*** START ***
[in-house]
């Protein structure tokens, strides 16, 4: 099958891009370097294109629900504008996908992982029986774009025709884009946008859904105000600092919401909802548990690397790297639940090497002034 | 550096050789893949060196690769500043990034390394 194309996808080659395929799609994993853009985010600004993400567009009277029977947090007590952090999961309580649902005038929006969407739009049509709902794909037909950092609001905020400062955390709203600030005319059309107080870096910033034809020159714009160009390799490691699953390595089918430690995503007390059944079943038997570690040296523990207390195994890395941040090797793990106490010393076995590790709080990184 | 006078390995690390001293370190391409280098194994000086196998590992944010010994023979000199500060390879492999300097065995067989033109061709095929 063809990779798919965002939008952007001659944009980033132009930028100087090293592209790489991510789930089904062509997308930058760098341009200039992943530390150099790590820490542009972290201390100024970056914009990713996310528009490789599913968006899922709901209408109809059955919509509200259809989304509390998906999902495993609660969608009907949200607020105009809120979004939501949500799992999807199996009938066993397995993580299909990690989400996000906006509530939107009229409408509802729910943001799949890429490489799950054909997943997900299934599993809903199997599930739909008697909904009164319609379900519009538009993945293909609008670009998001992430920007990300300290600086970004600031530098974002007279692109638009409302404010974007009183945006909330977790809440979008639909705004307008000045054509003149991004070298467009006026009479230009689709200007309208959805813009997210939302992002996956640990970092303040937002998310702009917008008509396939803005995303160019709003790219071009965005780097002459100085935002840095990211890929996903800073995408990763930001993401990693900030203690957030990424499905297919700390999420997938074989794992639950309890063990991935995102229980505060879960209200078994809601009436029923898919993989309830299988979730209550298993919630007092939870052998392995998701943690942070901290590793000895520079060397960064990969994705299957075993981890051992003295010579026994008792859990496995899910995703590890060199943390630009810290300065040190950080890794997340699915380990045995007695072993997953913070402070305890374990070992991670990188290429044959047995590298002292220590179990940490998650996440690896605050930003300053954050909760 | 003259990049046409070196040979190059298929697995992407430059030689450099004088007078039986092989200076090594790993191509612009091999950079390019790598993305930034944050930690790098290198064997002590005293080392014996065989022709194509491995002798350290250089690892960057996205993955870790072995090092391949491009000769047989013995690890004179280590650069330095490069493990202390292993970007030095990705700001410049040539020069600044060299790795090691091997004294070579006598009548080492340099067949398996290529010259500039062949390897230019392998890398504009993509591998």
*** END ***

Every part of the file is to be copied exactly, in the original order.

[in-house]
């Protein structure tokens, strides 16, 4: 099958891009370097294109629900504008996908992982029986774009025709884009946008859904105000600092919401909802548990690397790297639940090497002034 | 550096050789893949060196690769500043990034390394 194309996808080659395929799609994993853009985010600004993400567009009277029977947090007590952090999961309580649902005038929006969407739009049509709902794909037909950092609001905020400062955390709203600030005319059309107080870096910033034809020159714009160009390799490691699953390595089918430690995503007390059944079943038997570690040296523990207390195994890395941040090797793990106490010393076995590790709080990184 | 006078390995690390001293370190391409280098194994000086196998590992944010010994023979000199500060390879492999300097065995067989033109061709095929 063809990779798919965002939008952007001659944009980033132009930028100087090293592209790489991510789930089904062509997308930058760098341009200039992943530390150099790590820490542009972290201390100024970056914009990713996310528009490789599913968006899922709901209408109809059955919509509200259809989304509390998906999902495993609660969608009907949200607020105009809120979004939501949500799992999807199996009938066993397995993580299909990690989400996000906006509530939107009229409408509802729910943001799949890429490489799950054909997943997900299934599993809903199997599930739909008697909904009164319609379900519009538009993945293909609008670009998001992430920007990300300290600086970004600031530098974002007279692109638009409302404010974007009183945006909330977790809440979008639909705004307008000045054509003149991004070298467009006026009479230009689709200007309208959805813009997210939302992002996956640990970092303040937002998310702009917008008509396939803005995303160019709003790219071009965005780097002459100085935002840095990211890929996903800073995408990763930001993401990693900030203690957030990424499905297919700390999420997938074989794992639950309890063990991935995102229980505060879960209200078994809601009436029923898919993989309830299988979730209550298993919630007092939870052998392995998701943690942070901290590793000895520079060397960064990969994705299957075993981890051992003295010579026994008792859990496995899910995703590890060199943390630009810290300065040190950080890794997340699915380990045995007695072993997953913070402070305890374990070992991670990188290429044959047995590298002292220590179990940490998650996440690896605050930003300053954050909760 | 003259990049046409070196040979190059298929697995992407430059030689450099004088007078039986092989200076090594790993191509612009091999950079390019790598993305930034944050930690790098290198064997002590005293080392014996065989022709194509491995002798350290250089690892960057996205993955870790072995090092391949491009000769047989013995690890004179280590650069330095490069493990202390292993970007030095990705700001410049040539020069600044060299790795090691091997004294070579006598009548080492340099067949398996290529010259500039062949390897230019392998890398504009993509591998």